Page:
It’s Reese Witherspoon’s film debut.
Movies about ’60s childhoods were popular in the ’90s, with 1991 indie The Man in the Moon creeping in under the radar. The Southern coming-of-age drama from director Robert Mulligan (To Kill a Mockingbird, Same Time, Next Year) offered Reese Witherspoon her first role in film. I remember being impressed and slightly jealous of the actress’s visible talent when I was a kid watching it on VHS.
Based on a screenplay by Jenny Wingfield, The Man in the Moon is steeped in nostalgia for warm summer nights spent sleeping on a screened-in porch and hot afternoons spent swimming. Witherspoon is 14-year-old Dani, who wants more than friendship from new neighbor Court (Jason London, Dazed and Confused). When Court meets Dani’s older sister Maureen (Emily Warfield), things are further complicated. Sam Waterston and Tess Harper star as parents of the girls, attempting to rein in their free spirits.
Something that stands out more to me as an adult on this second viewing— for a movie focused on female adolescence, The Man in the Moon certainly has some punishing messages for teen girls. Don’t run out to go swimming in the evening with a boy, or your mom might fall and have complications with her pregnancy. Don’t have afternoon sex with a boy, or he might make a dangerous error in judgment. The Man in the Moon seems eager to celebrate the free will of these middle-class white girls, yet it throws in certain story elements as if to fault their decisions.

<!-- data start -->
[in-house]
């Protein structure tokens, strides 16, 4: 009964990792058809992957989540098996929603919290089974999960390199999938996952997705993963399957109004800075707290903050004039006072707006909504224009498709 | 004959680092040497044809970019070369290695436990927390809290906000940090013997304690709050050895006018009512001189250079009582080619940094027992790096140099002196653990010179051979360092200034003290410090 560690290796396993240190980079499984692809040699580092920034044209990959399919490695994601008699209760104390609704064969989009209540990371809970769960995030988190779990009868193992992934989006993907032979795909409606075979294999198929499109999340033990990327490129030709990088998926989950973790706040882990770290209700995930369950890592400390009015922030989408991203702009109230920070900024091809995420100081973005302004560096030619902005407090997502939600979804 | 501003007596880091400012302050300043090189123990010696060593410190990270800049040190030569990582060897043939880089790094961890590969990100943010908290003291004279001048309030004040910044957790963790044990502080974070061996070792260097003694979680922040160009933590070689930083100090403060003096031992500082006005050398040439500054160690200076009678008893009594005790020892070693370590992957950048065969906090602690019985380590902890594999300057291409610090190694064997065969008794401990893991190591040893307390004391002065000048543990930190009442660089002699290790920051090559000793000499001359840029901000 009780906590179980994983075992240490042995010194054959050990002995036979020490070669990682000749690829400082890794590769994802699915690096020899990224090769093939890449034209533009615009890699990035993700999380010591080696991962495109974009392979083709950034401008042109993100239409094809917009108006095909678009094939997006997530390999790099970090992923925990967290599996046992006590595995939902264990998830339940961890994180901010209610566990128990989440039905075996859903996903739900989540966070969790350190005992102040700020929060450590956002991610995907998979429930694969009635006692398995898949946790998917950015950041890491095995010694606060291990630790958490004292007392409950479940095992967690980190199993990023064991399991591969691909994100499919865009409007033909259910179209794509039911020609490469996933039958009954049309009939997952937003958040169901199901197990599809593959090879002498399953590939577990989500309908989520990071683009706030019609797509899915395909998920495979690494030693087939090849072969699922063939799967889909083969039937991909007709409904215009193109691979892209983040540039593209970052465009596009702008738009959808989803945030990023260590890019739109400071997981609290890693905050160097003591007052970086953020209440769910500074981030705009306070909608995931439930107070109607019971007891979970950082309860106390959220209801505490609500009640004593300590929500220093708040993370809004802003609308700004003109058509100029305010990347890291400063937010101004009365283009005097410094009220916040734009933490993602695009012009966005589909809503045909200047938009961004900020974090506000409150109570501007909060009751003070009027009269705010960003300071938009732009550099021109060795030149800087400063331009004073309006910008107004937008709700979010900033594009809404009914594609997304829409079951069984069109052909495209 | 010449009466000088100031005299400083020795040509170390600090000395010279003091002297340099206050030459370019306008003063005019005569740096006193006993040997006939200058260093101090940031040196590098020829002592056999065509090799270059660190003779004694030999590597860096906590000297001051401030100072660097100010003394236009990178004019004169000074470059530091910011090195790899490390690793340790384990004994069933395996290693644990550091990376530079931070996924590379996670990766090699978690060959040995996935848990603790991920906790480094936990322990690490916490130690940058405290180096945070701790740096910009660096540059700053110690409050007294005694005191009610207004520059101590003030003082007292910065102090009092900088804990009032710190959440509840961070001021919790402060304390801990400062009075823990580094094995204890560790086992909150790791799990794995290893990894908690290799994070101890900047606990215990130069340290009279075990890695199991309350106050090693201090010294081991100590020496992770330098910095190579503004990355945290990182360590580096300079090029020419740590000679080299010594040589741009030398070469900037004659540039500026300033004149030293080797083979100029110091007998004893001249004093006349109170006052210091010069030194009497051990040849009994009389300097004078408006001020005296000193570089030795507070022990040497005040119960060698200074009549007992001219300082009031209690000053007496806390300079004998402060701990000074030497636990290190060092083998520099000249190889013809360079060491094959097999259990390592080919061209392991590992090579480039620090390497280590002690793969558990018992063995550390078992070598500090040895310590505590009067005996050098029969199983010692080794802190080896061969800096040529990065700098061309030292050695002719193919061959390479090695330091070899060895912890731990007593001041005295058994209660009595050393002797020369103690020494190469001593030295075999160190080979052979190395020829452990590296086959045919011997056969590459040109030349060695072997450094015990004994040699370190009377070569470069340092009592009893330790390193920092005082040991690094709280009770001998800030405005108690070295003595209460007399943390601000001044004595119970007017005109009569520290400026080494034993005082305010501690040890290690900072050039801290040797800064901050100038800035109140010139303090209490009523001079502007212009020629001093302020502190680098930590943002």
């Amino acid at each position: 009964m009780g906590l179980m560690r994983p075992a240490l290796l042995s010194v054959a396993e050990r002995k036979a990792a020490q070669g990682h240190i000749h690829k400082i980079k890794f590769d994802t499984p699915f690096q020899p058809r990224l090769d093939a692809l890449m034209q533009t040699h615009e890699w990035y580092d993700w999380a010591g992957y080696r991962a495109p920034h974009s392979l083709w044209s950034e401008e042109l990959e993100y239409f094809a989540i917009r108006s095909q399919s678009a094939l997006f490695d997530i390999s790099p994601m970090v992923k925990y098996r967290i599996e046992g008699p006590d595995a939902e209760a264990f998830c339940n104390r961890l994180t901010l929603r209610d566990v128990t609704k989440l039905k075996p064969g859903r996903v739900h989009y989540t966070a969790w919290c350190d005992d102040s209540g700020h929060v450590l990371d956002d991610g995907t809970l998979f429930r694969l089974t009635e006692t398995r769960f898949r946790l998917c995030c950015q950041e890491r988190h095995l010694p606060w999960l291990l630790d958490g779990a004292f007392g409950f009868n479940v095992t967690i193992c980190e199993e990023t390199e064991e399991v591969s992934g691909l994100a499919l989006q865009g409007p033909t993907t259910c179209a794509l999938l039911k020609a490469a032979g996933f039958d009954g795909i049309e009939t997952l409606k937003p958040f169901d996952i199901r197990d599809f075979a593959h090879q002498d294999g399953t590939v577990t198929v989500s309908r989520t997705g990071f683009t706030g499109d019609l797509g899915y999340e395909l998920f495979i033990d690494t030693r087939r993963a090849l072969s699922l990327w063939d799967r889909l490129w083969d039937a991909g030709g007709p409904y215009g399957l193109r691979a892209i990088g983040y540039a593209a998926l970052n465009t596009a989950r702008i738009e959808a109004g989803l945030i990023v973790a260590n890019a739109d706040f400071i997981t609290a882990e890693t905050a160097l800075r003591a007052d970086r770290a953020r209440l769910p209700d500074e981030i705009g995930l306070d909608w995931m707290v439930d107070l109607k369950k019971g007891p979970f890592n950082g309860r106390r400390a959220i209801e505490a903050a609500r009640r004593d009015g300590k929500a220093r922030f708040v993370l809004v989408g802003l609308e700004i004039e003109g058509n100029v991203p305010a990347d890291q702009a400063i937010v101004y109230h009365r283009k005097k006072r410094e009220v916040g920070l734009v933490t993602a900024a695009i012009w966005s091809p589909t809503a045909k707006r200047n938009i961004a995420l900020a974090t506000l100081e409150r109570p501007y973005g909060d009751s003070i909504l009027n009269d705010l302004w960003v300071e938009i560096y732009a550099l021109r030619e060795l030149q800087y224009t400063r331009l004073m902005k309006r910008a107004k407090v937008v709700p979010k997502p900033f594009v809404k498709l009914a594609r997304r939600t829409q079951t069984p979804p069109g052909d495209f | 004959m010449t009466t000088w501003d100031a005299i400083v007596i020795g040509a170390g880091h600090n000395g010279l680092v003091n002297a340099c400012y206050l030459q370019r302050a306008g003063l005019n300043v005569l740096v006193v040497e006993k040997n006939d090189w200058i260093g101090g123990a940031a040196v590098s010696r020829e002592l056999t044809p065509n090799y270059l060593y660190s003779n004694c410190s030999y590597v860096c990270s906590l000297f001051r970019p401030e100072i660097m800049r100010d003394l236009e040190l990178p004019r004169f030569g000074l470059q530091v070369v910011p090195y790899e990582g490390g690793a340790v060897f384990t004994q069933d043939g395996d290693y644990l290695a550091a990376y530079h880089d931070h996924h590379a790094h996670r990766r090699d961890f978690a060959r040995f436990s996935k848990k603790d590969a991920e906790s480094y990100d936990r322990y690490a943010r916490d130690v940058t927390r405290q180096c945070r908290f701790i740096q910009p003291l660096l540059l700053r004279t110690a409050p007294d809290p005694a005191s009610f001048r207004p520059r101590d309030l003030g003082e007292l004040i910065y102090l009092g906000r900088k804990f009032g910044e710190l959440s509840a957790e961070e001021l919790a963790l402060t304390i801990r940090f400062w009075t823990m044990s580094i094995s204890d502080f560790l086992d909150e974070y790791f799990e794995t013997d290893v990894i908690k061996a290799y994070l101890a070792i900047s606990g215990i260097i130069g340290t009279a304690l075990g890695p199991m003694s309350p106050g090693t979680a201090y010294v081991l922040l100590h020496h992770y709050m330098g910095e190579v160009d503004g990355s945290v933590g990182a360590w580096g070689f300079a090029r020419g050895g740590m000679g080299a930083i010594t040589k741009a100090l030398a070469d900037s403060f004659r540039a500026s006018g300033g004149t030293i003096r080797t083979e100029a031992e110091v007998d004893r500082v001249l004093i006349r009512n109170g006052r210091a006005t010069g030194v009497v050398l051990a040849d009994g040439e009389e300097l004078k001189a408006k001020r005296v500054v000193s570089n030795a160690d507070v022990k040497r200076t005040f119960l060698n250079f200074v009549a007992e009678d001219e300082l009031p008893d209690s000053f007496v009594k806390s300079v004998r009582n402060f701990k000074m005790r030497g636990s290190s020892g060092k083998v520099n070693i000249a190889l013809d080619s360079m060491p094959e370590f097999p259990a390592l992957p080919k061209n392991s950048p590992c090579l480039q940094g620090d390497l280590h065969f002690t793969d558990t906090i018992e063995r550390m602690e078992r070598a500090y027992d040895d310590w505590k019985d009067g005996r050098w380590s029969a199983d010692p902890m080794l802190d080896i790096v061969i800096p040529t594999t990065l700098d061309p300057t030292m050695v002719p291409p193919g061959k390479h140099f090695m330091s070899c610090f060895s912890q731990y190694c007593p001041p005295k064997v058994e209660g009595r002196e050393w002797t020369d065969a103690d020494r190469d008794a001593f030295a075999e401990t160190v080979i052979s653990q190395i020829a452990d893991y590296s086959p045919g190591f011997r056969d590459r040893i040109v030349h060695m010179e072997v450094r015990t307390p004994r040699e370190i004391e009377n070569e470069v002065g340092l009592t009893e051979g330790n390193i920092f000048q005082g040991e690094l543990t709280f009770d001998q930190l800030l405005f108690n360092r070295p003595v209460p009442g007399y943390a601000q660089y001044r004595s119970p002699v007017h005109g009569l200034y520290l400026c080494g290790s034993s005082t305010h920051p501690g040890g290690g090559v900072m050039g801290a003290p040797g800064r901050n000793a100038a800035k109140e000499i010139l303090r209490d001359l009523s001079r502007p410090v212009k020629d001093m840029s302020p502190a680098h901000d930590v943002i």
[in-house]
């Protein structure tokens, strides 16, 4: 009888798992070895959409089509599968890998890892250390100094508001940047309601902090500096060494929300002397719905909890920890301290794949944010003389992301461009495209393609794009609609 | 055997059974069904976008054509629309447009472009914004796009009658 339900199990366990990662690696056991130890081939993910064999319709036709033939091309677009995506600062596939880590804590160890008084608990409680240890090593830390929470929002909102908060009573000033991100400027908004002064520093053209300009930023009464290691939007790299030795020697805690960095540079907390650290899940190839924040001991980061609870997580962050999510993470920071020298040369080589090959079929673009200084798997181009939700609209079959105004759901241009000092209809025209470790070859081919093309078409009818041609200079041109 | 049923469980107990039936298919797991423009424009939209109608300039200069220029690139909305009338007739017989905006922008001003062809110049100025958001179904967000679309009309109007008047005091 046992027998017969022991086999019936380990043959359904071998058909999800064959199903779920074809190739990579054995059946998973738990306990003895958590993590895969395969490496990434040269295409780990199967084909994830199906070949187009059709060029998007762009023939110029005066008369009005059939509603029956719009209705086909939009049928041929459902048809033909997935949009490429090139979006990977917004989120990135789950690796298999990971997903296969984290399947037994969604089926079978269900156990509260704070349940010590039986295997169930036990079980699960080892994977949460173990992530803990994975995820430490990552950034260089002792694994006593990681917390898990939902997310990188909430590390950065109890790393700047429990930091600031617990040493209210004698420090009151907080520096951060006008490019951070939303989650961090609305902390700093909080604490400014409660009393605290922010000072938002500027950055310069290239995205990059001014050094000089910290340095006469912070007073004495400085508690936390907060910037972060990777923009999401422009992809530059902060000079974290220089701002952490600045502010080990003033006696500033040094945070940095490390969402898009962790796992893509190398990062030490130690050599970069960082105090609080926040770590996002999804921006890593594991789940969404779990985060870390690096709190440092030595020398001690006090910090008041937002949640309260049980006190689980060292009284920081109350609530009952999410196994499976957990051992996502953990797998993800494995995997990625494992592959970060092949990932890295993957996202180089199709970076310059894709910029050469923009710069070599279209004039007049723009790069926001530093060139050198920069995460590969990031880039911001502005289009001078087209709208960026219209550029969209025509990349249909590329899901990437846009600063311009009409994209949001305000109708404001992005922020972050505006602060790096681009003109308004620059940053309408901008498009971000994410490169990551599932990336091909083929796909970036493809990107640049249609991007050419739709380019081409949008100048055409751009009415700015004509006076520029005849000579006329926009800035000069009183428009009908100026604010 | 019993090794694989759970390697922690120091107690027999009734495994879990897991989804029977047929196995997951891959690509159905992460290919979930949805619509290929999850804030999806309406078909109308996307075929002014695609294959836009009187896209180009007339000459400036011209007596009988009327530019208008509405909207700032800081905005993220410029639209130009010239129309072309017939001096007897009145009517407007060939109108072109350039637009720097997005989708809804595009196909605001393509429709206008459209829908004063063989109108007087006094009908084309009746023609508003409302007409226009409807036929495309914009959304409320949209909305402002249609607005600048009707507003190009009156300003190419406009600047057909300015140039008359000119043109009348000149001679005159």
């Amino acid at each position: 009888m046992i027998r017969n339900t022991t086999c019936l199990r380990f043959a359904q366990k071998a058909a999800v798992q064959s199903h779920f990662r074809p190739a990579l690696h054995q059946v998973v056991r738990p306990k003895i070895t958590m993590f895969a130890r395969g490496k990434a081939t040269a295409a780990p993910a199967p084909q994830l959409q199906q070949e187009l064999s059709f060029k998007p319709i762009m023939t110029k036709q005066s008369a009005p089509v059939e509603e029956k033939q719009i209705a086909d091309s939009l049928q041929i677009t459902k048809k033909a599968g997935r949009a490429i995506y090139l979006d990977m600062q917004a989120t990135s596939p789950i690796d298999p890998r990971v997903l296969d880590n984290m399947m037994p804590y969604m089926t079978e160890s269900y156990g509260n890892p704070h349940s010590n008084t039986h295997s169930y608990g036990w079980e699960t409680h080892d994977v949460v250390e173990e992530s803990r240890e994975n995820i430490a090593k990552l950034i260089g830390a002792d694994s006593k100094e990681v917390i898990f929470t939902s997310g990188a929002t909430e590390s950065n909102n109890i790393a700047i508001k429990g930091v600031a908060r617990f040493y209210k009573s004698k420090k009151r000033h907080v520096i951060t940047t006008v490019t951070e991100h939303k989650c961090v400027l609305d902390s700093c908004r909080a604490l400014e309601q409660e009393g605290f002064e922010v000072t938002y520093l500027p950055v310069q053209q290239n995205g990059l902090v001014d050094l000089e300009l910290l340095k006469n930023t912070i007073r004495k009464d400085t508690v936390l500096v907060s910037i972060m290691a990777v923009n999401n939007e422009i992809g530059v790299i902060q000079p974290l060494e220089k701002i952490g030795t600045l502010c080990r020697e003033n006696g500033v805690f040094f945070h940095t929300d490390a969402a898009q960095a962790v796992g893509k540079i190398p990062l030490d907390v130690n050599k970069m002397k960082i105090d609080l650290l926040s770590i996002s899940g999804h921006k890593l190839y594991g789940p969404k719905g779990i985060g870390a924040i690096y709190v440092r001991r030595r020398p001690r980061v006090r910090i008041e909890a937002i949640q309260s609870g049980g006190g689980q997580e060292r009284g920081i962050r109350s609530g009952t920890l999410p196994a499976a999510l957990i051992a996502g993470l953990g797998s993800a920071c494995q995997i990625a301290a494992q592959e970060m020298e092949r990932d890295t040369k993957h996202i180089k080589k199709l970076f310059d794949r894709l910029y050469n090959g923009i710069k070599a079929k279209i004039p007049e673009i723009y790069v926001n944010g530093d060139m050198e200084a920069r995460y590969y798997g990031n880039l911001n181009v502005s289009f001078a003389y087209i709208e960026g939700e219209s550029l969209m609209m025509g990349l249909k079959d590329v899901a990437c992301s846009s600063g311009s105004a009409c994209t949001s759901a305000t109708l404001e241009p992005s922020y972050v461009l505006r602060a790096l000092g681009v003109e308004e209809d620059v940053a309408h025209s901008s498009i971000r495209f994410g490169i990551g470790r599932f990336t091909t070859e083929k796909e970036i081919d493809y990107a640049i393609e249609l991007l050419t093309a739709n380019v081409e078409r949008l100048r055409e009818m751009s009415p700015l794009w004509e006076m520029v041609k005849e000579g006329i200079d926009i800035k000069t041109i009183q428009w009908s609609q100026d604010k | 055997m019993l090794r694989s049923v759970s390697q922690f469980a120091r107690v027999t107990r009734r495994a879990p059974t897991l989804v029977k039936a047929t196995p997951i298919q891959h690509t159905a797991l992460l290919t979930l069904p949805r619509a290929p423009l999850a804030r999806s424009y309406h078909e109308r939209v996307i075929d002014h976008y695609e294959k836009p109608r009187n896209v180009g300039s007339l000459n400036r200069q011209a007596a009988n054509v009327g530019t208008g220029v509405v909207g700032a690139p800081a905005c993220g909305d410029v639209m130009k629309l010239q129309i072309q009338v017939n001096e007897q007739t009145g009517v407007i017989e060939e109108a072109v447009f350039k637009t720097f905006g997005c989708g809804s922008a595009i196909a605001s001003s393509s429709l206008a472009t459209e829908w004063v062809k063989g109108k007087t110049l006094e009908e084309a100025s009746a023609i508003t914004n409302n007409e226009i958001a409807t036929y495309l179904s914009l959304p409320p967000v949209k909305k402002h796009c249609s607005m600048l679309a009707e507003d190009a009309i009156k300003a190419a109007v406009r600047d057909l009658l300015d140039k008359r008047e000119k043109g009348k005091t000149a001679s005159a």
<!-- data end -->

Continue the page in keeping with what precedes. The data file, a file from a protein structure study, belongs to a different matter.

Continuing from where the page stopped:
It’s not exaggeration to say Reese Witherspoon’s performance is the best thing the film has going for it. Other facets — the score which sounds like a Windham Hill sampler at times, and the screenplay including trite lines like, “I never thought I could feel this way” — have aged far less gracefully. Witherspoon’s Dani is a determined soul with emotions she is unable to keep hidden. Waterston, Harper, and even Gail Strickland (as Court’s widowed mother) play their roles with aplomb, but Witherspoon remains the standout.
The Man in the Moon is now available on BluRay from Twilight Time. Special features include the (spoileriffic) original theatrical trailer and an isolated music track.